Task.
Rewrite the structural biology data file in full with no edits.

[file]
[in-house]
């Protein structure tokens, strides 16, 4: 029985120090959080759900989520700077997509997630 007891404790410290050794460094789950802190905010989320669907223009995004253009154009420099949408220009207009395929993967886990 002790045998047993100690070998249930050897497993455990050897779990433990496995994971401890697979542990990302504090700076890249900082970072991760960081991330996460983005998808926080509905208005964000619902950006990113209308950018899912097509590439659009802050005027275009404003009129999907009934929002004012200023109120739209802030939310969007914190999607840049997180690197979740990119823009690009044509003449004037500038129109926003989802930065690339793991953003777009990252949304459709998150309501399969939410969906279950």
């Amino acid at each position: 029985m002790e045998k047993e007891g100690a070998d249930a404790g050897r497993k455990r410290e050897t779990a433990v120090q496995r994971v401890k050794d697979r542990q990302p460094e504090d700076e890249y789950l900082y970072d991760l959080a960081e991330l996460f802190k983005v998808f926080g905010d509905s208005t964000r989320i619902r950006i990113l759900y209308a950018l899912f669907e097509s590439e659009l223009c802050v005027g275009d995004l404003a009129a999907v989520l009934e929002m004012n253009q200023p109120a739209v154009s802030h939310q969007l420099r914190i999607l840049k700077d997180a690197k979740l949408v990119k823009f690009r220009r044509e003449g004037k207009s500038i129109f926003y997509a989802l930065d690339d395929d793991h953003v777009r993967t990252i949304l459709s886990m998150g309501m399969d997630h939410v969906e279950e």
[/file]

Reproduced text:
[in-house]
């Protein structure tokens, strides 16, 4: 029985120090959080759900989520700077997509997630 007891404790410290050794460094789950802190905010989320669907223009995004253009154009420099949408220009207009395929993967886990 002790045998047993100690070998249930050897497993455990050897779990433990496995994971401890697979542990990302504090700076890249900082970072991760960081991330996460983005998808926080509905208005964000619902950006990113209308950018899912097509590439659009802050005027275009404003009129999907009934929002004012200023109120739209802030939310969007914190999607840049997180690197979740990119823009690009044509003449004037500038129109926003989802930065690339793991953003777009990252949304459709998150309501399969939410969906279950």
């Amino acid at each position: 029985m002790e045998k047993e007891g100690a070998d249930a404790g050897r497993k455990r410290e050897t779990a433990v120090q496995r994971v401890k050794d697979r542990q990302p460094e504090d700076e890249y789950l900082y970072d991760l959080a960081e991330l996460f802190k983005v998808f926080g905010d509905s208005t964000r989320i619902r950006i990113l759900y209308a950018l899912f669907e097509s590439e659009l223009c802050v005027g275009d995004l404003a009129a999907v989520l009934e929002m004012n253009q200023p109120a739209v154009s802030h939310q969007l420099r914190i999607l840049k700077d997180a690197k979740l949408v990119k823009f690009r220009r044509e003449g004037k207009s500038i129109f926003y997509a989802l930065d690339d395929d793991h953003v777009r993967t990252i949304l459709s886990m998150g309501m399969d997630h939410v969906e279950e």